Still True 108 Years Later

Letting the Cat Out of the Bag

“What did you tell that man just now?”

“I told him to hurry.”

“What right do you have to tell him to hurry?”

“I pay him to hurry.”

“How much do you pay him?”

“Four dollars a day.”

“Where do you get the money?”

“I sell products.”

“Who makes the products?”

“He does.”

“How many products does he make in a day?”

“Ten dollars worth.”

“Then, instead of you paying him, he pays you $6 a day to stand around and tell him to hurry.”

“Well, but I own the machines.”

“How did you get the machines?”

“Sold products and bought them.”

“Who made the product?”

“Shut up. He might hear you.”

– United Automobile Worker, October 1937

Oh, for the days before consultants got involved, and workers organized by talking to each other in language everyone understood.

Stumbling across the little gem reprinted above got our curiosity cranked up. A little digging revealed that—quelle surprise—the Automobile Worker cribbed the bit from a 1912 issue of Land & Liberty Magazine.

To our surprise, Land & Liberty, founded in 1894 to represent the ideas and policies of Henry George, is still being published, and is available online at

Ask someone nowadays about Henry George and all you’ll get for an answer is Henry who? In his day, though, he was somebody. He deserve to have his somebodyhood restored—and we the living would certainly benefit from his ideas and policies.

According to our old fiend Wick E. Pedia, Henry George (1839 – 1897) was an American political economist and journalist whose writing was immensely popular in 19th-century America, sparked several reform movements, and inspired the economic philosophy known as Georgism. His 1879 book Progress and Poverty—which sold millions of copies worldwide—“investigates the paradox of increasing inequality and poverty amid economic and technological progress.”

Somehow that still sounds vaguely relevant today. We won’t try to sum up his life’s work here; his death will provide a measure of his impact. Weakened by a stroke in 1890, George ran for Mayor of New York in 1897 anyway. He died four days before the election. A hundred thousand people viewed his coffin; two thousand marched across the Brooklyn Bridge for his funeral.

Largely forgotten now, his influence can be found. Unfortunately, those who run our economy prefer not to upset a system which serves them so well—and the rest of us so poorly.

FDR, MLK and Einstein all spoke highly of George and his works. The most ubiquitous evidence of his existence, though, can be found in closets all across the country. Elizabeth Magie (1866–1948) was an advocate of Georgism. In 1904 she was granted a patent for “The Landlord’s Game”—a board game designed to show the principles of Georgism at work.

After thirty years of permutations, Parker Brothers bought the rights, and turned a game designed to promote fairness and equity into one which celebrates acquisition, greed, and, of course, “Monopoly.”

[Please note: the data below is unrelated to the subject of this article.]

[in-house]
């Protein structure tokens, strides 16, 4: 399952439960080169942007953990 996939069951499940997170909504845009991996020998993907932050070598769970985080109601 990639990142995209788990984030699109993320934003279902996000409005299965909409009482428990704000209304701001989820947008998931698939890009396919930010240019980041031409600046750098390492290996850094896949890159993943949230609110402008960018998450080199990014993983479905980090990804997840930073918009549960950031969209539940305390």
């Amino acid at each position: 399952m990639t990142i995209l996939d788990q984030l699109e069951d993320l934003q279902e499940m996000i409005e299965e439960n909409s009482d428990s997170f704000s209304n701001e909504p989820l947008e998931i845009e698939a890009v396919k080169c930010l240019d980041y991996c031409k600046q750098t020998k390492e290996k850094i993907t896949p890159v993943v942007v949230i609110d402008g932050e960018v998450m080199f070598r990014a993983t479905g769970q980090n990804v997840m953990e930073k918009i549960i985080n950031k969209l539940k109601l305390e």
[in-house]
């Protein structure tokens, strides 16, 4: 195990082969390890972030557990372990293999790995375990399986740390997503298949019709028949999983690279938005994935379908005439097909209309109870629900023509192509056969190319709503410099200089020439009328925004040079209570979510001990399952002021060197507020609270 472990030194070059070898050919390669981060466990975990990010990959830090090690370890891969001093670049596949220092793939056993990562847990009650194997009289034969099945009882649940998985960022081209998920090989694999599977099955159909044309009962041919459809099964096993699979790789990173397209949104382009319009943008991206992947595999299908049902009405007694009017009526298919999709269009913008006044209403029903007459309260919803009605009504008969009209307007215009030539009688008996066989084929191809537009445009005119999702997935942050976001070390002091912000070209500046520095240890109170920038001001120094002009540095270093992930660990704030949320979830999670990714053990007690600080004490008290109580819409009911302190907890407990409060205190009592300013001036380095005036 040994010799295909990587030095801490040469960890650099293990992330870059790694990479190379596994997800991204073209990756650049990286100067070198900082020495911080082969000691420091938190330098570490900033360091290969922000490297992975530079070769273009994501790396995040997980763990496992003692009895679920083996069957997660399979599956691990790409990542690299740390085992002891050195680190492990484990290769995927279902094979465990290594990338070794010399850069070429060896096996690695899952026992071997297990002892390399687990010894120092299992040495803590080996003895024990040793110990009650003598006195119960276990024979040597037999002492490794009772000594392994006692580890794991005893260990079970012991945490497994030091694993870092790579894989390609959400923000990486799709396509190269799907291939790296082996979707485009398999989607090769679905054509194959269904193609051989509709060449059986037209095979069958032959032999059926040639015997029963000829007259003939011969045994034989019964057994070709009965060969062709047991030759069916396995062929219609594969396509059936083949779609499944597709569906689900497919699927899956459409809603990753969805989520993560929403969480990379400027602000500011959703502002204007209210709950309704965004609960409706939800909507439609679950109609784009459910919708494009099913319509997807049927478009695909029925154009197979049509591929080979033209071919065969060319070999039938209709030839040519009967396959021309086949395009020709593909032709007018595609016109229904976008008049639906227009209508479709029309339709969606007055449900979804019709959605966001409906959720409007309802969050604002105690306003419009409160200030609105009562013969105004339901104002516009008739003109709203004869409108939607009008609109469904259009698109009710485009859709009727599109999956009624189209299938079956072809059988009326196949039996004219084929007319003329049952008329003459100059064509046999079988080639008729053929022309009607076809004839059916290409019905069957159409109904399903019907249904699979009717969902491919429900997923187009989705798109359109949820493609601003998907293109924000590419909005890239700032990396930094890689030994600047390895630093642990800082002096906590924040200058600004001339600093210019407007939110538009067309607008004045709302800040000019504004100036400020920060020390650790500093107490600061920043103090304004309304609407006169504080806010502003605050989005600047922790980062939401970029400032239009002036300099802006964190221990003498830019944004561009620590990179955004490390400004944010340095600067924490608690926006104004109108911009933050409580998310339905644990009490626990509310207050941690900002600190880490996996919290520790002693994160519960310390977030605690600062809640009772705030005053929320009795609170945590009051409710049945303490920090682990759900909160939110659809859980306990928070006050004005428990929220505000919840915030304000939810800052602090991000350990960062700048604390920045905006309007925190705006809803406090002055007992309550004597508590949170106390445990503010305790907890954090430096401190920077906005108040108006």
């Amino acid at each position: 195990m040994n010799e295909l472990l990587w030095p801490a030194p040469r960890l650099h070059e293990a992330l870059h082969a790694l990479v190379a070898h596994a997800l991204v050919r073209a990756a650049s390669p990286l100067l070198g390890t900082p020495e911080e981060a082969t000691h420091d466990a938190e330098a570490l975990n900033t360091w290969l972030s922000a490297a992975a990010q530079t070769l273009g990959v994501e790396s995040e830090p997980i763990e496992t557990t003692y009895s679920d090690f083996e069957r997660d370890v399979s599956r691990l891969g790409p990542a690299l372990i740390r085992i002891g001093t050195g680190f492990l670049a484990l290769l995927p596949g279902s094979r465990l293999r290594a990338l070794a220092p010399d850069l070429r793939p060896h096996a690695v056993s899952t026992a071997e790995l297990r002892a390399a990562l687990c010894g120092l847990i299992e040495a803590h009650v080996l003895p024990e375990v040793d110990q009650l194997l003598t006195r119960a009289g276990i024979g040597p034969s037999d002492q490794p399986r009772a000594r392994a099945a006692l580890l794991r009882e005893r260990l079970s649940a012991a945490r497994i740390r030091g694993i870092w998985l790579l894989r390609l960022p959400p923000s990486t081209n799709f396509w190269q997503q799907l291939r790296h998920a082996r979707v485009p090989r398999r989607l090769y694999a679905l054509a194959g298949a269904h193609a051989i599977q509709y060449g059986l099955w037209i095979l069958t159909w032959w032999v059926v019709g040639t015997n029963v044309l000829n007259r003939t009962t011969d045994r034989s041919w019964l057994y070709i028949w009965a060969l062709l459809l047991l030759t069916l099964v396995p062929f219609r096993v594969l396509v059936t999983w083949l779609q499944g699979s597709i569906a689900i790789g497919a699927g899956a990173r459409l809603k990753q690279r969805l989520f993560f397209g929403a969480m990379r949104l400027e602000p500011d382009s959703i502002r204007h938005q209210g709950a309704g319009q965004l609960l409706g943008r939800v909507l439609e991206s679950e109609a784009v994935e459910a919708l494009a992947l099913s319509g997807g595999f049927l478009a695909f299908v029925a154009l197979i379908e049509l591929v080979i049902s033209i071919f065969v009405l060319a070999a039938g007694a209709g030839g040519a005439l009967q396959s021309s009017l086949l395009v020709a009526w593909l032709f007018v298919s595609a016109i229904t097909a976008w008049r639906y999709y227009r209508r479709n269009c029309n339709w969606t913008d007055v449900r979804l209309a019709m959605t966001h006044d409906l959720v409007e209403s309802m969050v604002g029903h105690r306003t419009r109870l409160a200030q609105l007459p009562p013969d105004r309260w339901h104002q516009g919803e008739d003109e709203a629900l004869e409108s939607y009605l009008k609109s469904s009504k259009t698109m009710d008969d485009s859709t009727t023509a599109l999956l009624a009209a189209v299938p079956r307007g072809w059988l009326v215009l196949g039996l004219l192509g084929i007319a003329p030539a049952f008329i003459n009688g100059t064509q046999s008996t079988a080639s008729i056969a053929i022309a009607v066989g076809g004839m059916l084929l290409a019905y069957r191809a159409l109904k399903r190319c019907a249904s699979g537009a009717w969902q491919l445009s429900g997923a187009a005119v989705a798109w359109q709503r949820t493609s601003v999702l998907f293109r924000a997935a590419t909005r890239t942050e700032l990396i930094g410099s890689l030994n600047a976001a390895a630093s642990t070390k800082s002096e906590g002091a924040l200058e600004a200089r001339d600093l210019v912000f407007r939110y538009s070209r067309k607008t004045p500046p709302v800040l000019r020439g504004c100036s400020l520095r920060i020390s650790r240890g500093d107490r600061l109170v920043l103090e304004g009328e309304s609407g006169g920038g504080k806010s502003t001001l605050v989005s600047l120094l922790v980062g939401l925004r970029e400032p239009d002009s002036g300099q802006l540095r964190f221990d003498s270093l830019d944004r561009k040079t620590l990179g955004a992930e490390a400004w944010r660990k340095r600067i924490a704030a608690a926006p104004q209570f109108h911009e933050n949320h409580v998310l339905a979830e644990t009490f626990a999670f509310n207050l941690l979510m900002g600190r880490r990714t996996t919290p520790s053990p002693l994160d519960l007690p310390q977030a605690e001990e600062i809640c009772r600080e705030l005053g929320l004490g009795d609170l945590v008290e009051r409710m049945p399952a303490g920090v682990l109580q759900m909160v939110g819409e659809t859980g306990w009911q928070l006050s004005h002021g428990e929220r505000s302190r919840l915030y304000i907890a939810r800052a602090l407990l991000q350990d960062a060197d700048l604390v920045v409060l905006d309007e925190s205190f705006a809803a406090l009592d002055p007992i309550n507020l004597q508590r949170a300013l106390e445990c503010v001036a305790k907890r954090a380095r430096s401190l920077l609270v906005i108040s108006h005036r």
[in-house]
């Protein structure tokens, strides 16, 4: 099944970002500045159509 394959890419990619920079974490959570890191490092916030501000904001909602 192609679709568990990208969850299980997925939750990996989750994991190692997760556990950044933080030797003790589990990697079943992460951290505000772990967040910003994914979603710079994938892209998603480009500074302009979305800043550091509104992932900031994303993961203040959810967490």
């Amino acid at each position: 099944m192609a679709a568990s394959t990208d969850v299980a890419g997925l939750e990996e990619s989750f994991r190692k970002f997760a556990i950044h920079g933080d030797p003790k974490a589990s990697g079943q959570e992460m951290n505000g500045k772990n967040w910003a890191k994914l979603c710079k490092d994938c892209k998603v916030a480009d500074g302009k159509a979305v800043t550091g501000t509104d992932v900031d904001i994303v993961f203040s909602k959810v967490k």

It’s a signature object of the early 21st century: a corrugated plastic sign. They’re cheap and durable—probably too durable—and therefore ubiquitous. This one, though, at the corner of Marcy Street and New Castle Avenue, is a little different. We first saw a photo of it January 3rd, on the Twitter feed of former Herald reporter Elizabeth Dinan. It says, “Jake, Tell Biden: No First Use — No New Nukes.” Our Wandering Photographer went out last Saturday and found that it’s still in place, though plastered with snow. Such are the times in which we live: you may find a plea on a street corner from one neighbor to another, asking him to use his influence on the President to lessen the chances we’ll all die in a nuclear war.


The Flag Police Are Appalled

According to the City of Portsmouth’s tax map, the three big apartment blocks on Madison Street were sold on December 13th. This is of interest because, as a general rule, few things matter more in this country than who owns what.

On a practical level, for local readers, this means that rents which were formerly collected by one quasi-anonymous LLC are now being collected by another quasi-anonymous LLC with a different name and mailing address.

Looking at the matter from another angle, the monthly difference between the rental income from these buildings and the cost of ownership has been diverted from the bank accounts of one group of anonymous investors into the accounts of a different group of anonymous investors.

The Flag Police, of course, take no position on these matters. It is their custom, however, to routinely consider property ownership in order to establish who may be responsible for any given U.S. flag.

Ordinarily, the City’s tax map would make it clear whether the previous owner, 184 Madison St LLC, or the current owner, AAM Portsmouth Residences LLC, allowed this nearly-bifurcated flag to deteriorate into its present deplorable condition.

Thanks, though, to the high quality image provided by a stalwart but anonymous member of the Flag Police, it has been established after careful analysis that there is no way a flag could possibly have suffered so much damage in a matter of one month.

So, they’re both busted.

The parties behind 184 Madison are no longer in a position to remedy this situation. It’s all on AAM Portsmouth now. Can they handle it?

As it turns out, the founder and CEO of that LLC lists himself openly on LinkedIn. We’ll not get into the personal details, but the LLC’s general condition seems worthy of consideration:

“Currently AAM15 owns and manages 10 full and limited hotels in six states including 6 Marriott Hotels (Residence Inns, Courtyard, Springhill Suite), 3 Hiltons (Doubletree, Hilton Garden Inn, and Embassy) and one IHG product (Crowne Plaza).”

With all the cushions in all the couches in all those properties, surely AAM can scrape up enough change to retire this flag and replace it with a new one.


For 98 fortnights now, since a fire destroyed the old State Street Saloon, we have either complained, or been remiss in failing to complain, about the way the Times Building was being left exposed to the ravages of the elements. From time to time some fitful effort would be made, but flimsy plastic is no match for New England weather. Eventually, this historic link to the past—the newspapering past, at that—would collapse. This past Saturday, though, our Wandering Photographer captured this semi-glorious sight: all the burned-out windows are now protected with plywood! What could be more welcome than a sign of hope in the depths of winter?